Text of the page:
HARARE, Zimbabwe – Police released dozens of bruised and bloodied opposition activists to the custody of their attorneys late Tuesday, while the country’s main opposition leader was treated at a hospital for injuries his lawyer said were the result of savage police beatings.The activists were ordered to return to court Wednesday morning after police took them from a hospital to the magistrates court in the capital, Harare, on Tuesday night for an unscheduled appearance, said Beatrice Mtetwa, a lawyer for the group. She said no state prosecutor or magistrate was at the court.”The fact that there was no prosecutor, no magistrate, no court officials – only police – says a lot,” she said. “It says that we are in a police state.”Mtetwa said about 12 of the 50 activists who had been arrested Sunday remained at a hospital, including main opposition leader Morgan Tsvangirai.Tsvangirai, 54, and the other opposition figures were arrested at a prayer meeting in the latest crackdown on dissent by President Robert Mugabe’s security forces and political supporters.Mtetwa said police forced Tsvangirai and many of her other clients to lay face down and then beat them savagely and repeatedly with truncheons both at the scene of the arrests and at police stations.She said the state intended to charge the activists with incitement to violence for holding the prayer meeting. Formal bail had not been granted to any of them, she said.”We do not know why we are going back to court, if there is a case against them or not,” she said.During a brief court appearance earlier Tuesday, the bruised and bandaged activists shuffled into the room, many singing and chanting in defiance of the heavy police presence. Tsvangirai, the leader of the Movement for Democratic Change, stood but did not chant or sing.British Ambassador Andrew Pockock, who was in court, said the right side of Tsvangirai’s face was swollen, including his eyes. “It was damn barbaric,” the envoy told reporters.A crowd outside sang and waved the party’s open hand salute as Tsvangirai and about six other injured activists left. Tsvangirai, his soiled shirt almost completely unbuttoned, appeared disoriented as he walked slowly and boarded an emergency vehicle unaided. He was not among those who returned the salute.One activist was taken from court on a stretcher, two stumbled on crutches, and a young woman unable to walk was helped into an ambulance by paramedics.”The world community again has been shown that the regime of Robert Mugabe is ruthless and repressive and creates only suffering for the people of Zimbabwe,” said Secretary of State Condoleezza Rice. She called for the “immediate and unconditional release” of the activists.Arthur Mutambara, leader of a breakaway faction of Tsvangirai’s party, also had head wounds, and Lovemore Madhuku, head of a militant reform group, suffered a broken arm.Police used tear gas, water cannon and live ammunition to crush Sunday’s gathering by the Save Zimbabwe Campaign, a coalition of opposition, church and civic groups, in Harare’s western township of Highfield.Police shot and killed one opposition activist, identified as Gift Tandare. Two mourners were slightly injured Tuesday at his funeral in skirmishes with police, witnesses said.Among those arrested Sunday in Highfield were two journalists on assignment for The Associated Press, Harare freelance photographer Tsvangirayi Mukwahzi and freelance television producer Tendai Musiya. Both were also released from official custody but Musiya was still undergoing medical checks and was expected to return home shortly.”It’s been a grave mistake by government. This has done more for reunification of the opposition than formal talks could have done,” Pockock said.As the clampdown continued, police raided the main office of the Zimbabwe Congress of Trade Unions on Tuesday.”Staff were harassed, threatened, some were slapped and beaten up. All offices were searched and fliers, files and some videotapes were seized,” the labor group said. Its financial administrator, Galileo Chirebvu, was taken away by police who said they were looking for “subversive material.”The federation has called for a national protest strike in April.U.S. Ambassador Christopher Dell told the British Broadcasting Corp. that Washington holds Mugabe and his government personally accountable for the safety of the detained activists.”We’re all deeply shocked and saddened that the government of Zimbabwe feels that it has to resort to such brutal tactics against its own people,” Dell said.He also expressed disappointment at what he called the passivity of neighboring states, including South Africa, in the face of the suffering of Zimbabweans.”One would hope that in the glaring light of the growing brutality of the Zimbabwean government, those states would finally feel moved to act. They can no longer deny that there is a real crisis on the way here,” Dell said.”It was not Britain, it was not Tony Blair who was out on the streets the other day beating his own people. That was the government of Zimbabwe in open warfare with its own population,” Dell told the BBC.South Africa’s Deputy Foreign Affairs Minister Aziz Pahad issued a statement urging the Zimbabwean government to ensure respect for the rule of law and the opposition to work toward “a climate that is conducive to finding a lasting solution” to the challenges facing Zimbabwe.The Congress of South African Trade Unions said it deplored the government’s “shamefully weak response,” while the South African Council of Churches said “the silence of the South African government is aggravating the situation.”U.N. High Commissioner for Human Rights Louise Arbour added her voice to mounting international criticism on Tuesday. U.N. Secretary-General Ban Ki-moon, Amnesty International and the human rights committee of the International Bar Association also have expressed concern and condemnation.The European Union condemned “the ongoing violent suppression of the freedom of opinion and of assembly, as well as of other fundamental rights.”Mugabe’s opponents blame the 83-year-old leader for repression, corruption, acute food shortages and inflation of 1,600 percent – the highest in the world. They have demanded the ouster of Mugabe, Zimbabwe’s only ruler since independence from Britain in 1980.State radio Tuesday quoted Information Minister Sikhanyiso Ndlovu as saying opposition activists had attacked police and were to blame for the violence.Authorities suspected an “underground movement” of opponents was planning a violent campaign against the government, he said.Nathan Shamuyarira, chief spokesman for Mugabe’s ruling party, said Tsvangirai defied a police ban on Sunday’s meeting. “Tsvangirai really asked for the trouble in which he has found himself,” he told South African state television.—Associated Press Writer Celean Jacobson contributed to this report from Johannesburg, South Africa.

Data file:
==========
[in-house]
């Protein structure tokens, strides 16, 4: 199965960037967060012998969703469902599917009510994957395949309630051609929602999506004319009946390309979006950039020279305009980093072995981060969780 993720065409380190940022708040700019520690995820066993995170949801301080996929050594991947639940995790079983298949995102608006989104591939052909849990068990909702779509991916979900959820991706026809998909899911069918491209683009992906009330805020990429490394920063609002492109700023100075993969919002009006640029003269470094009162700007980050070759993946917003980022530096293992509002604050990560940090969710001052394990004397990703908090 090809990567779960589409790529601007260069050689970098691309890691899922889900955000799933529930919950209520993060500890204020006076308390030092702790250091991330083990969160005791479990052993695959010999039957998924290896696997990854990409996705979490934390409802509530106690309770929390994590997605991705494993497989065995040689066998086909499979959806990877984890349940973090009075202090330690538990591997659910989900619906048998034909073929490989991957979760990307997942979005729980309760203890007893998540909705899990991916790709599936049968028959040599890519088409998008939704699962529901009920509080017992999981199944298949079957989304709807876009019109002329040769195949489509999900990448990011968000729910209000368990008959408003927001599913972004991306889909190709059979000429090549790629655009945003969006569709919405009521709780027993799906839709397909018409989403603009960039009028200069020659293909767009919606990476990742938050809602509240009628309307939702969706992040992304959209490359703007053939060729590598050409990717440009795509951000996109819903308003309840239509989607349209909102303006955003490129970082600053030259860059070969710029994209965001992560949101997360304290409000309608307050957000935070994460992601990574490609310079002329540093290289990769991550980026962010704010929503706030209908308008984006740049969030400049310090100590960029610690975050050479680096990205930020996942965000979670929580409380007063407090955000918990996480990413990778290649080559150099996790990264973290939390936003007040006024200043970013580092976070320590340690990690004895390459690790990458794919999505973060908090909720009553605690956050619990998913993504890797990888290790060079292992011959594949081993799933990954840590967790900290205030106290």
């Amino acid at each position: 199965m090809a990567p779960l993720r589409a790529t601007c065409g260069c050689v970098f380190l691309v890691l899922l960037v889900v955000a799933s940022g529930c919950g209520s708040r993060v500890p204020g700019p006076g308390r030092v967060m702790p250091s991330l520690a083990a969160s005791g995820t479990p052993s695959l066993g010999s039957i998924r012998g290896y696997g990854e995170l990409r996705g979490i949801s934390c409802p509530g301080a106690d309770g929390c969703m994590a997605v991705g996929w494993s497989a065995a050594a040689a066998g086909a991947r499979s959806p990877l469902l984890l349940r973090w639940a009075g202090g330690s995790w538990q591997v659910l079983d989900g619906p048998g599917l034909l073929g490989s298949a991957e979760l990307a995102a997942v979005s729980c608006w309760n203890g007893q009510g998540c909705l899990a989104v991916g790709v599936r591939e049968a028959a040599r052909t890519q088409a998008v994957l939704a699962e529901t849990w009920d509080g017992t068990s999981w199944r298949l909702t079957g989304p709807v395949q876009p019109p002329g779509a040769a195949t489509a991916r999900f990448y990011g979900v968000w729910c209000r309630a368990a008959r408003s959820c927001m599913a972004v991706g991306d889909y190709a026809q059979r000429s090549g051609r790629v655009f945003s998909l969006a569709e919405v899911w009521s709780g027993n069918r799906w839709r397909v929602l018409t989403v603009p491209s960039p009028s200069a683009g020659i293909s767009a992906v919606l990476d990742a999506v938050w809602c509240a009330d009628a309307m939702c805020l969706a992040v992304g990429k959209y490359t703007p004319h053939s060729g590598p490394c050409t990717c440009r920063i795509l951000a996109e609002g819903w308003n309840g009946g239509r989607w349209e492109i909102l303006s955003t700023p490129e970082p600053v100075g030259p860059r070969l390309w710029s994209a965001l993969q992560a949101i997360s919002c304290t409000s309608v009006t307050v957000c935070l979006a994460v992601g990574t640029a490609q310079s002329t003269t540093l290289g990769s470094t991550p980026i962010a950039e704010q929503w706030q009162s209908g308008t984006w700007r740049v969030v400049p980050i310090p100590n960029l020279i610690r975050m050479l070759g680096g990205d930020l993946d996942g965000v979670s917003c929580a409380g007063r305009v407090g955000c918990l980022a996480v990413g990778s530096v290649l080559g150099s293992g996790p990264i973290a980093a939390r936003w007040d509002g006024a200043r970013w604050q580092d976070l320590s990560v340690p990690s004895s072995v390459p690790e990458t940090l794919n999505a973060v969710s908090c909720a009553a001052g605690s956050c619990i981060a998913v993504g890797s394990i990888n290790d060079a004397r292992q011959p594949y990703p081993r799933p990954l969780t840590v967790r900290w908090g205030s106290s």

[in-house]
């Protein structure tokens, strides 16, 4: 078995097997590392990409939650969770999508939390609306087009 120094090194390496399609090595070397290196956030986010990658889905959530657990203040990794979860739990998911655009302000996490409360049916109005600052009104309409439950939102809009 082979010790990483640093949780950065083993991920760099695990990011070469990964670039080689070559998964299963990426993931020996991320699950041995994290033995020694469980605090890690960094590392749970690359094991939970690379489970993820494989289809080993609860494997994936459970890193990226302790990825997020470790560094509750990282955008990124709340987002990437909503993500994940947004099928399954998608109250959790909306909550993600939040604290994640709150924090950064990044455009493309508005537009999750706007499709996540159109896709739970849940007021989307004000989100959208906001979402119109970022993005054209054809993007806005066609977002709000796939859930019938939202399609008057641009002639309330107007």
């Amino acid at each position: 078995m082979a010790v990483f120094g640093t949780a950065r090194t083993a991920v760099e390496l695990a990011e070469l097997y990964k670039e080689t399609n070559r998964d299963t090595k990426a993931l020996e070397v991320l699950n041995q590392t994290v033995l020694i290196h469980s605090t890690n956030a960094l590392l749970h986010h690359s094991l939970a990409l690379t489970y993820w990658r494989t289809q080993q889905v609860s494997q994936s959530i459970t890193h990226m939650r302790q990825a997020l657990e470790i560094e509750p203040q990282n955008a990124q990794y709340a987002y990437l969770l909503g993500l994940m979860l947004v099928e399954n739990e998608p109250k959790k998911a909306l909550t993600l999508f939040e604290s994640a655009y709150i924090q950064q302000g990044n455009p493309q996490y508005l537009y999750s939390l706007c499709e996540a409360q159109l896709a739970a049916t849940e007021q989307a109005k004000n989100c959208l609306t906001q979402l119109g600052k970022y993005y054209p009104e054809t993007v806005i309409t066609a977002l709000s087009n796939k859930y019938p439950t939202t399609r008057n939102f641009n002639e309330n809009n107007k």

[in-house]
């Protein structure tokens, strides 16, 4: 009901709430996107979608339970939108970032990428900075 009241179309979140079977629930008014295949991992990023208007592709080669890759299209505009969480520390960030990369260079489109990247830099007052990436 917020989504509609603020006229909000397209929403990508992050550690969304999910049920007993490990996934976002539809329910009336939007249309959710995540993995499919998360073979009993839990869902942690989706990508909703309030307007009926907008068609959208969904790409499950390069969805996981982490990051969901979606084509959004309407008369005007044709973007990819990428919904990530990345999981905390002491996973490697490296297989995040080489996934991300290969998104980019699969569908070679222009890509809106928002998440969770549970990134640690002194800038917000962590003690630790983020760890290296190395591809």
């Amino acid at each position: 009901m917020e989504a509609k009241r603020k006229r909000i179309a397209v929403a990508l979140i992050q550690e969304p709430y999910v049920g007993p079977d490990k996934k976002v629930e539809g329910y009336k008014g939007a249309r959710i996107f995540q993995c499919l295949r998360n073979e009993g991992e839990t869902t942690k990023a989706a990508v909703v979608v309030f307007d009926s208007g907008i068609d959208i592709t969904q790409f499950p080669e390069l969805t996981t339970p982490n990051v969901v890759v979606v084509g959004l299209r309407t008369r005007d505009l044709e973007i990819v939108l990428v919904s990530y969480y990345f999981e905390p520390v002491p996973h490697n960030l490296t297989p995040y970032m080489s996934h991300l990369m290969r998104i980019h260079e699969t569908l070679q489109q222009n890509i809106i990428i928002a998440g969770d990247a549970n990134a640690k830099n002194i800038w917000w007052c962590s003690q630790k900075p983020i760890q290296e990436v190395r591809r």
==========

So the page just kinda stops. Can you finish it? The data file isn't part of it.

Support Local Journalism